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SPEECH

COMMUNICATION

What is Speech Communication?
(from Latin "communis", meaning to share)
is defined as a process by which we assign and convey meaning in an attempt to create shared understanding. This process
requires a vast repertoire of skills in intrapersonal and interpersonal processing, listening, observing, speaking, questioning,
analyzing, and evaluating.
Use of these processes is developmental and transfers to all areas of life: home, school, community, work, and beyond. It is
through communication that collaboration and cooperation occur.
SEVEN “C’s” OF COMMUNICATION

Forms of Communication

1. Non – verbal communication
2. Verbal communication


* WRITTEN COMMUNICATION

ORAL COMMUNICATION
is the ability to talk with others to give and exchange information & ideas, such as: ask questions, give directions, coordinate
work tasks, explain & persuade by using the words of mouth.

How we use this skill?
 greeting people and taking messages
 reassuring, comforting or persuading
 seeking information & resolving conflicts
 facilitating or leading a group


ADVANTAGES OF ORAL COMMUNICATION
Economical
Personal Touch
Secrecy
Suitable for Emergency
Harmonious Relations
Quick Feedback
Flexibility
Motivation Possible
Effective & Efficient
Speed

DISADVANTAGES OF ORAL COMMUNICATION

Unfit for lengthy Message
Expensive Method
Lack of Clarity
Lack of Written Proof
Misuse of Time

METHODS OF ORAL COMMUNICATION
Face-to-Face Conversation
Telephonic Talk
Meetings, Conferences &Seminar Lectures
Radio &Television

Example of Oral Communication
• An impromptu speech is the most difficult form of public speaking assignment.
• It’s a type of speech that will not give you enough time to prepare.
• But even with little to no preparation, you are still expected to deliver a great speech.
• A badly delivered speech is inexcusable even though you didn’t have any time to prepare.



Functions of Communication
• Gives information
• Knowledge management
• Decision making
• Coordinating work activities
• Creates control
• Express feeling / emotion

Types of Speech Communication

Informative – This speech serves to provide interesting and useful information to your audience. Some examples of informative
speeches:

A teacher telling students about earthquakes
A student talking about her research
A travelogue about the Tower of London
A computer programmer speaking about new software

Demonstrative – This has many similarities with an informative speech. A demonstrative speech also teaches you something.
The main difference lies in including a demonstration of how to do the thing you’re teaching. Some examples of
demonstrative speeches:
* How to start your own blog
* How to bake a cake
* How to write a speech
* How to… just about anything
Persuasive – A persuasive speech works to convince people to change in some way: they think, the way they do something, or to start
doing something that they are not currently doing. Some examples of persuasive speeches:
• Become an organ donor
• Improve your health through better eating
• Television violence is negatively influencing our children
• Become a volunteer and change the world
Entertaining — The after-dinner speech is a typical example of an entertaining speech. The speaker provides pleasure and enjoyment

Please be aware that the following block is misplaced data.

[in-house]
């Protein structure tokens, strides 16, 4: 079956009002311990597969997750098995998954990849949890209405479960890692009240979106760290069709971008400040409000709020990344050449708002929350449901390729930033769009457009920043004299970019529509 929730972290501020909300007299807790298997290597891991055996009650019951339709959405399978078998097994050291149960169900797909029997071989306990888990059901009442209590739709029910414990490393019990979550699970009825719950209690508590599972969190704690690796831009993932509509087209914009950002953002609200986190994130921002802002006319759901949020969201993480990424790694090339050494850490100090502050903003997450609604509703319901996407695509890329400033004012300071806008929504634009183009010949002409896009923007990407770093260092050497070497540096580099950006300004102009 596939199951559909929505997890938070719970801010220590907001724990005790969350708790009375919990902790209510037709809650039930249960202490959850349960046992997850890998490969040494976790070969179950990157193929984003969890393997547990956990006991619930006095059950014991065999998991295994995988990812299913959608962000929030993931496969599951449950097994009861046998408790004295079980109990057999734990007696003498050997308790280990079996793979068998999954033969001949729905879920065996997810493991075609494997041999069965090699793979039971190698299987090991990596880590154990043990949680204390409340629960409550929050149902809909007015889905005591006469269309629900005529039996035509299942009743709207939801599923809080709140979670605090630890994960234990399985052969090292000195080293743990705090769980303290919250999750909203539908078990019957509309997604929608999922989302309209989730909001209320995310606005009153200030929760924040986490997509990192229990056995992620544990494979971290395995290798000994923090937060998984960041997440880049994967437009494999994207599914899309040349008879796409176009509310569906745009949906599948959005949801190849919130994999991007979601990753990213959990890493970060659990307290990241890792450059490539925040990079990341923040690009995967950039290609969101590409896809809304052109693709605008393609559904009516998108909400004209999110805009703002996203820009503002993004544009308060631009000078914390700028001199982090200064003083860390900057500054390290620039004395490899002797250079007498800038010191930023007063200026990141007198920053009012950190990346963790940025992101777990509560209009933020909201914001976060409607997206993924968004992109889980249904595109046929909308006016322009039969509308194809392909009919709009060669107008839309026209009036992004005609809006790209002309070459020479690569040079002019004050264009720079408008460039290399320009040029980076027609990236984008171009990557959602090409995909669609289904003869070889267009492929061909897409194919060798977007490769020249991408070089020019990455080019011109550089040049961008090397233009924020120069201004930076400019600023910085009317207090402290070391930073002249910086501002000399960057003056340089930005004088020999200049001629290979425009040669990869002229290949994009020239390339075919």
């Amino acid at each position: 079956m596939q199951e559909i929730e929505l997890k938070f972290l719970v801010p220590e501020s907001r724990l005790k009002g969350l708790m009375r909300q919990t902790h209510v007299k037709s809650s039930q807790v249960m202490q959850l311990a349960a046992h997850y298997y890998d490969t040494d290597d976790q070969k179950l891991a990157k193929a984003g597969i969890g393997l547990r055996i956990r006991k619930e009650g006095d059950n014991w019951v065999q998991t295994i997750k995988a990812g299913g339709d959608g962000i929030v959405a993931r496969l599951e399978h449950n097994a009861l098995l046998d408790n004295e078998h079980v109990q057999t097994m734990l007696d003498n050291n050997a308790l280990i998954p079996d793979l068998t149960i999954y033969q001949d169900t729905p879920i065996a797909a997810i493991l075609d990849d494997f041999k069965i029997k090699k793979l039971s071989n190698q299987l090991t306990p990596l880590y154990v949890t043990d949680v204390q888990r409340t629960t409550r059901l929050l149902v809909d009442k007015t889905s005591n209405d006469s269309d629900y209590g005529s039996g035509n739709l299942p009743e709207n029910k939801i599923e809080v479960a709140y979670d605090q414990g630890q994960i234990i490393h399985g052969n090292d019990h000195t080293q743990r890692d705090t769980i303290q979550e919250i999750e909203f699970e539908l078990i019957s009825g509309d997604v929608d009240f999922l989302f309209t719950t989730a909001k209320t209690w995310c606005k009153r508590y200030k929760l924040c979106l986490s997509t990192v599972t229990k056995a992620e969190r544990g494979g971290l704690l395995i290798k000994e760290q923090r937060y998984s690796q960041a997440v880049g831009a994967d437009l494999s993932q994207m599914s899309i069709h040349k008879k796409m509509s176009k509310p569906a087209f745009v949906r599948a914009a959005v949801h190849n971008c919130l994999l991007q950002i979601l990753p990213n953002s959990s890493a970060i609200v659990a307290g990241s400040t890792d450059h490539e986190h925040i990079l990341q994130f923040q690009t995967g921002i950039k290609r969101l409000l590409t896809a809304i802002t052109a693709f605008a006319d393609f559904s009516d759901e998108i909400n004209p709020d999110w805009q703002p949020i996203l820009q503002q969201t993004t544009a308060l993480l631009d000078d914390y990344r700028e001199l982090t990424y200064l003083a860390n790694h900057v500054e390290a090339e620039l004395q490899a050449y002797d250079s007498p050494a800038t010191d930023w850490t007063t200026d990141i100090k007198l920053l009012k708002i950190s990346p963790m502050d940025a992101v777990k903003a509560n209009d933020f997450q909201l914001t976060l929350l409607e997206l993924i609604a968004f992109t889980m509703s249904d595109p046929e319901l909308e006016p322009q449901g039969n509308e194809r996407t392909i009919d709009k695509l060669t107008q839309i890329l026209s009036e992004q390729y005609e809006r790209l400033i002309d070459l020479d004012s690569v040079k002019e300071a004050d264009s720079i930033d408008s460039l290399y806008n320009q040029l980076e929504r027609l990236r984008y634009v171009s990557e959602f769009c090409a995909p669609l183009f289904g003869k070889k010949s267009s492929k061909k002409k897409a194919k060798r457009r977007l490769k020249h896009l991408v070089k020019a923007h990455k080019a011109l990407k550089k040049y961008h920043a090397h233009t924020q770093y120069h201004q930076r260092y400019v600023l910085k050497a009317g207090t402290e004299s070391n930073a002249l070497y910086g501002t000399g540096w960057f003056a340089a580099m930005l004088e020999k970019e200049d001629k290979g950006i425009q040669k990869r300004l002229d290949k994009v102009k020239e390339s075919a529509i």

that make the audience laugh or identify with anecdotal information. Some examples of entertaining speeches:
• Excuses for any occasion
• Explaining cricket to an American
• How to buy a condom discreetly
• Things you wouldn’t know without the movies


Levels of Speech Communication

Intrapersonal Communication
Interpersonal Communication
Public Communication
Mass Communication
Group Discussion

Effective Communication
• Practice
- practice makes perfect
- revision
- get time right

• Presence
-overcome nervousness
-Body language
-voice tone
-gestures
-eye contact
-positive attitude

What makes a GOOD host?

• Attitude
• Personality
• Voice
BE YOURSELF.








BARRIERS TO COMMUNICATION
1. SEMANTICS

 Definition of words

 Choice of words

2. POOR CHOICE, USE OF CHANNELS
 When to use certain channel

 Oral alone:
• Simple reprimand
• Settle simple dispute
 Written alone:
• Don’t need immediate feedback
• Need record

 Both channels:
• Commendation
• Serious reprimand
• Important policy change
 Nonverbal
• Be aware of it.

3. PHYSICAL DISTRACTIONS
4. NOISE, PHYSICAL,
PSYCHOLOGICAL
5. STATUS DIFFERENCE
6. EFFECTS OF EMOTIONS
7. PERCEPTIONS
 Stereotypes
 Halo effects
 Selective perception
• See and hear what we expect
• Ignore if conflicts with “what we know.”
 Projection
NEGATIVE INFORMTAION

9. EVALUATING THE SOURCE

10. ABSENCE OF FEEDBACK, POOR FEEDBACK
11. INFORMATION, DATA
OVERLOAD

12. POOR LISTENING
 LISTEN TO RESPOND
 LISTEN TO UNDERSTAND

TO OVERCOME BARRIERS:
 Learn to use feedback well.
 Be sensitive to receiver’s point of view.
 Listen to UNDERSTAND!
 Use direct, simple language, or at least use language appropriate to the receiver.
 Use proper channel(s). Learn to use channels well.
 Learn to use supportive communication, not defensive communication.
STRATEGIES TO
REDUCE FEAR
• Know your Environment
• Know your Audience
• Know your Speech
• Learn to Relax
• Visualize a Successful Speech
• Evaluate Yourself



Things You Shouldn’t Do
• Read directly from notes
• Read directly from screen
• Turn back on audience
• Slouch, hands in pockets
• No um, ah, you know’s, so
• No nervous gestures
• Talk too fast,
• Talk too quietly
Things You Should Do
• Eye contact
• Can glance at notes
• Appropriate gestures
• Rhetorical questions to involve audience